Educational Tablet To Be Made in Thailand.
Getting closer to becoming a reality, 800,000 tablets at 3,000 baht each
could jumpstart Thai-language content such as ebooks and learning
Forth Corporation has introduced the first Thai-made educational tablet computer priced at 3,000 baht in a bid to join the government's 4-billion-baht One Tablet per Child programme.
Mr Sawat says controls on the tablet help ensure only appropriate content can be used.
The SET-listed electronic equipment manufacturer spent three months redesigning its controller board to integrate it with a base to reduce size and bring the cost down from 5,000 baht earlier, said R&D director Sawat Erbchokchai.
As well, he said, the fact that the government wants as many as 800,000 tablets means the company can achieve economies of scale to keep costs low.
"We're confident our current tablet price could easily compete with those of Chinese manufacturers, while our production capacity could serve the government's demand," he said.
The tablet programme was one of the high-profile election promises of the Pheu Thai Party. Responding to critics who said the cost would be too high, party strategists said they believed they could source cheap equipment from China.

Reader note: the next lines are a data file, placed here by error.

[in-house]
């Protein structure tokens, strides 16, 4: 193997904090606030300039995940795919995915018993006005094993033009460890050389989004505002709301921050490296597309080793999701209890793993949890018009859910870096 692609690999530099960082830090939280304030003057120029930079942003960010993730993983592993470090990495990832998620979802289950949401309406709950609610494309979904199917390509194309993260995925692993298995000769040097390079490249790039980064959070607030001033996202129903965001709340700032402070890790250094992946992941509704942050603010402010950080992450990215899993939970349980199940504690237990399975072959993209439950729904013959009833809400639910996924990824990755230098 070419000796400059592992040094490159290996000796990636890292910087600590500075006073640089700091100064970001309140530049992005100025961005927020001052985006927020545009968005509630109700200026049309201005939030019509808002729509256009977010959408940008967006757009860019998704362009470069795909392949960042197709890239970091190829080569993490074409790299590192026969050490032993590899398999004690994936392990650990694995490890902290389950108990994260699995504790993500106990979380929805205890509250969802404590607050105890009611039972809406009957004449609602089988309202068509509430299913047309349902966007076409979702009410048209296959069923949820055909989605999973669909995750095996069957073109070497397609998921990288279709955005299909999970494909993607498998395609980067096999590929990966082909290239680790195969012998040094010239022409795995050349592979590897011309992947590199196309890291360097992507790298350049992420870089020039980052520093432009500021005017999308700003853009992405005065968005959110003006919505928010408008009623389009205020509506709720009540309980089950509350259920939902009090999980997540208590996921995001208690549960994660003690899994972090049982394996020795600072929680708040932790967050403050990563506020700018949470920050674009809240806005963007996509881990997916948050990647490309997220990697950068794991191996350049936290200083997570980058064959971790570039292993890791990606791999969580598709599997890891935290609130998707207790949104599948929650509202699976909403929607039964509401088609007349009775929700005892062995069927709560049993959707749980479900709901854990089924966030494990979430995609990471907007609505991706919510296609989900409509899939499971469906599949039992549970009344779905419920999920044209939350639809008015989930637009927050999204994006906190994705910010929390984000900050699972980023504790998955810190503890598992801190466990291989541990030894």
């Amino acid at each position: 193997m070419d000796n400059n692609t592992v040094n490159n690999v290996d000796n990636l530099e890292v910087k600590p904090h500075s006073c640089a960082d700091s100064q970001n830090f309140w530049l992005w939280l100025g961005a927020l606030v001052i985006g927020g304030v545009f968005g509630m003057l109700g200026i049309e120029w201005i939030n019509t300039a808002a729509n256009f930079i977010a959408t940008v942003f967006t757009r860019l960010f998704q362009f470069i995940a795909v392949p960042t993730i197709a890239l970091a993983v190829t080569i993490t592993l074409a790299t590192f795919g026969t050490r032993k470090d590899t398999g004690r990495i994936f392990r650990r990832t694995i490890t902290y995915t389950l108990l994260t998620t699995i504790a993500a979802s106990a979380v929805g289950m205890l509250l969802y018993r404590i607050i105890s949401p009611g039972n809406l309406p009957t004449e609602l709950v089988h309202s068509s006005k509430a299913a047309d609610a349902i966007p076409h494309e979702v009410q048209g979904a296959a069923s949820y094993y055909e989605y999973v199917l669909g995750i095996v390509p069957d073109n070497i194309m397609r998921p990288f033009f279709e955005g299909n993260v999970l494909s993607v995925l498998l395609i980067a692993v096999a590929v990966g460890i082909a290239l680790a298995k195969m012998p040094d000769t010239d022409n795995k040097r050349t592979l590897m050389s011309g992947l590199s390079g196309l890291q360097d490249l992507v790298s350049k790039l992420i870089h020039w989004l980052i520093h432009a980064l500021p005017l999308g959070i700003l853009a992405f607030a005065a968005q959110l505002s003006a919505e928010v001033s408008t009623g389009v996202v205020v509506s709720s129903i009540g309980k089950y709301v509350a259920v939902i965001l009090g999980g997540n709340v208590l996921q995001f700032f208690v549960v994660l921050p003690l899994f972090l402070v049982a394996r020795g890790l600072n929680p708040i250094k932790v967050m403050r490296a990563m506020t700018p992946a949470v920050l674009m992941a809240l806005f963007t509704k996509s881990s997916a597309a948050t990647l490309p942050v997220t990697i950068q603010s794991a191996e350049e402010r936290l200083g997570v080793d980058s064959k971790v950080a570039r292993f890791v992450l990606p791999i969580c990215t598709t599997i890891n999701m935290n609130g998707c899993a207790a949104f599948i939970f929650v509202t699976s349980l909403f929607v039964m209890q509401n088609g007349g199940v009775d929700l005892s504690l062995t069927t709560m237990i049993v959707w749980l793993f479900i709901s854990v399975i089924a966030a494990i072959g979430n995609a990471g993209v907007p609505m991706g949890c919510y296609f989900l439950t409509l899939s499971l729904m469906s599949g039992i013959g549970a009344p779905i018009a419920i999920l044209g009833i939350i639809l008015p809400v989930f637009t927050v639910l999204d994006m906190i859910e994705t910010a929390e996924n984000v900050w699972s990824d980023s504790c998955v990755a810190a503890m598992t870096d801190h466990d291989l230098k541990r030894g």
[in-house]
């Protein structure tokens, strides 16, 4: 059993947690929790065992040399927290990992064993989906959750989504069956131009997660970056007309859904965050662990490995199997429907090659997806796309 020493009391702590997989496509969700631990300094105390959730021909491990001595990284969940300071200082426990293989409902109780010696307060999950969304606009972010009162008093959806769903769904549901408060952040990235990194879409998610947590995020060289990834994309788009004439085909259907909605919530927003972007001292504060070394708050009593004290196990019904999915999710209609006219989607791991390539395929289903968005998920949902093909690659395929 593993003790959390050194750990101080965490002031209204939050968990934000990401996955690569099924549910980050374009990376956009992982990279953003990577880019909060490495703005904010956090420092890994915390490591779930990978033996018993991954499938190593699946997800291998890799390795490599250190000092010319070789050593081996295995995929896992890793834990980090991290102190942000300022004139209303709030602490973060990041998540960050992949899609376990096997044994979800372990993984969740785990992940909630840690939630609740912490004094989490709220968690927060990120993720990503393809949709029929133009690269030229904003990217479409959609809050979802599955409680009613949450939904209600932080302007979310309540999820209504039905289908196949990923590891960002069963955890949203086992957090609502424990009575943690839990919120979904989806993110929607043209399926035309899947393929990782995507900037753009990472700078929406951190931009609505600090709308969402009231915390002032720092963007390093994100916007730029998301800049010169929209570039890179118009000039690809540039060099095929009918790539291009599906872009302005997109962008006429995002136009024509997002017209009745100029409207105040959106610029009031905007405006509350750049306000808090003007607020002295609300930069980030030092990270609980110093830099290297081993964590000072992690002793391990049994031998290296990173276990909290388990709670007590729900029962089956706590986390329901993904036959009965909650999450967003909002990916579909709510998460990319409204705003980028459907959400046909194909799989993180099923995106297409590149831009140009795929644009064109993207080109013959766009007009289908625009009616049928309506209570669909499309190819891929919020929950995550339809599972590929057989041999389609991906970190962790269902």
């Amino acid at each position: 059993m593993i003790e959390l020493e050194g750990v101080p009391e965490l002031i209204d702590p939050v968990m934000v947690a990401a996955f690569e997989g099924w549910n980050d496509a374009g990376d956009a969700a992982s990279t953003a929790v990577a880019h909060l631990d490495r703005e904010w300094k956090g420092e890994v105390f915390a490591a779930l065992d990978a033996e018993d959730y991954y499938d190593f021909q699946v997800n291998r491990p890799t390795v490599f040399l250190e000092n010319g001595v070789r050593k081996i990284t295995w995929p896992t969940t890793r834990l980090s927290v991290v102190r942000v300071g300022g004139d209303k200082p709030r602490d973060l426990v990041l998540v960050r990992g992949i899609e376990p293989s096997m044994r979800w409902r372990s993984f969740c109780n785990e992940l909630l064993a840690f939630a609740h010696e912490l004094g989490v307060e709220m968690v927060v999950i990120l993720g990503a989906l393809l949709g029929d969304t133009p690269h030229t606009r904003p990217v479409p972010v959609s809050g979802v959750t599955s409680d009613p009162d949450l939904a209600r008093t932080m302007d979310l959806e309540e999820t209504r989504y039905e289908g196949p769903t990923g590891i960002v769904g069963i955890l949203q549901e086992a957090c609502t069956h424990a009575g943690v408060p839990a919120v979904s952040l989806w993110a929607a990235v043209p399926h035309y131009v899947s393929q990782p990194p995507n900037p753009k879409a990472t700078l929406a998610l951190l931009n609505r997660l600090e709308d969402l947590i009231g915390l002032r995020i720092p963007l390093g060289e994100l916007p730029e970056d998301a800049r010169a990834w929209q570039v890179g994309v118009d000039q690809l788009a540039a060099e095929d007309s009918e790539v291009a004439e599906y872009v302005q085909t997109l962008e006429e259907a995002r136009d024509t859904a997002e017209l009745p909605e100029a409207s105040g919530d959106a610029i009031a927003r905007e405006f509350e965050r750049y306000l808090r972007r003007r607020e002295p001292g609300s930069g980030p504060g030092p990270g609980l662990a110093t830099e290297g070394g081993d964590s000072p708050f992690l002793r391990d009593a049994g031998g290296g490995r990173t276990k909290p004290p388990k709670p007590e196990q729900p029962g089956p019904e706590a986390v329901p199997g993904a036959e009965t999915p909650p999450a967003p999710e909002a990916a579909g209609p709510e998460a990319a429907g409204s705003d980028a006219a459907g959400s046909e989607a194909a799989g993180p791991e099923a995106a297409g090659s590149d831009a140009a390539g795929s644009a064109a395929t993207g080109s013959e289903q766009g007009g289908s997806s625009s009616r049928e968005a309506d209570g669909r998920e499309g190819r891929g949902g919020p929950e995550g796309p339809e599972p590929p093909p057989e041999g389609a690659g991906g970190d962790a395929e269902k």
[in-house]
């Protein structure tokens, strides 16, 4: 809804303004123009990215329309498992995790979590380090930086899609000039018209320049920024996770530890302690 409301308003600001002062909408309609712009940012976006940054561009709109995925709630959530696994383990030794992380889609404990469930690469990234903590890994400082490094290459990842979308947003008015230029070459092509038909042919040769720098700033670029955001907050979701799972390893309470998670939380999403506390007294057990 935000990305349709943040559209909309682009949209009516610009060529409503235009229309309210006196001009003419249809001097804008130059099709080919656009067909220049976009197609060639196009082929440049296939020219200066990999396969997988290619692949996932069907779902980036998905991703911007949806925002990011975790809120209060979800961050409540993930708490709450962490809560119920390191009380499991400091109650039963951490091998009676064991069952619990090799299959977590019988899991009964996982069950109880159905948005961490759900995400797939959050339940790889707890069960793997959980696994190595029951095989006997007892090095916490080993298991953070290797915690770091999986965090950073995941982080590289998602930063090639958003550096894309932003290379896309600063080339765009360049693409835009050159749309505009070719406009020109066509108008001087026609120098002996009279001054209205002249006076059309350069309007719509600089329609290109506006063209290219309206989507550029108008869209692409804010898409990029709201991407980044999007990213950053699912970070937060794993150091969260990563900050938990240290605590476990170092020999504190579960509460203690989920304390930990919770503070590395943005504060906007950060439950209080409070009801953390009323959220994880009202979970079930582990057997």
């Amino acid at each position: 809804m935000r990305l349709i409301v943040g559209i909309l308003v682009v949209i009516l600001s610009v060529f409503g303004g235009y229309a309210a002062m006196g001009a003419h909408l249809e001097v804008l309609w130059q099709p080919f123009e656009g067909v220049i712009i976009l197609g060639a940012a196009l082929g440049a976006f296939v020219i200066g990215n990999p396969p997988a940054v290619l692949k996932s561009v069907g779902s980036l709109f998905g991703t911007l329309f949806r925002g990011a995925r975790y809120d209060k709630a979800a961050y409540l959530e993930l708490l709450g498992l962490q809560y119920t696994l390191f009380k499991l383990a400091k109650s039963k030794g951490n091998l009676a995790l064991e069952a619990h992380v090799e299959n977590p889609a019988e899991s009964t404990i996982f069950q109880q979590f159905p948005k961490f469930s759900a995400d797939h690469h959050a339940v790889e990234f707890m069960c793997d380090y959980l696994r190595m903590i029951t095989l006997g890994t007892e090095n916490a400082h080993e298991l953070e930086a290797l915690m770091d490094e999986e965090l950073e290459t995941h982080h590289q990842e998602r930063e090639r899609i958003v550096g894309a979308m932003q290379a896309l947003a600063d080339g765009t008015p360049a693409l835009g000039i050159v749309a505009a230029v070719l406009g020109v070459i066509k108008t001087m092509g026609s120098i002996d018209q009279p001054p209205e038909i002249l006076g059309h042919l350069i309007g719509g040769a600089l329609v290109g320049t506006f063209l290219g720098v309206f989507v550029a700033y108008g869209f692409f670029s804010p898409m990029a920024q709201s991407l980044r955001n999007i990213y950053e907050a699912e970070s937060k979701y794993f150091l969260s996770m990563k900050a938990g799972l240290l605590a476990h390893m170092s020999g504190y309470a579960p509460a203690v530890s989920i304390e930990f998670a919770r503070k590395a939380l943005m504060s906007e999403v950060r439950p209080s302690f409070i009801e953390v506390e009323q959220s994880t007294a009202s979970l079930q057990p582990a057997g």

Forth is in talks with advisers to the Education Minister and local software companies about cooperation on educational content development.
Featuring a 7-inch display and both a pen- and touch-based interface, Forth's tablets enable students to automatically receive educational content after they register their personal data and log in - without the need for downloads.
The management software enables screening of content and applications supplied to students to make sure it is appropriate. "This will facilitate primary school pupils, considered too young to download applications by themselves.
Mr Sawat said it was not easy in the past for Thai companies to make tablets, given small local demand. However, the school tablet project opens the doors to local IT and technology firms.
"If the government promotes greater use of local content and opens more opportunity for local IT and telecom firms to participate in state bidding projects, the ultimate result will be a new ecosystem and a new momentum for the industry," he said.
Mr Sawat said that if Forth's tablets proved successful, it would attract other industries to commercially adopt the first Thai-made products. As a result, he said, both hardware makers and local application developers would benefit.
Read more at http://www.bangkokpost.com/learning/learning-from-news/256904/educational-tablet-made-in-thailand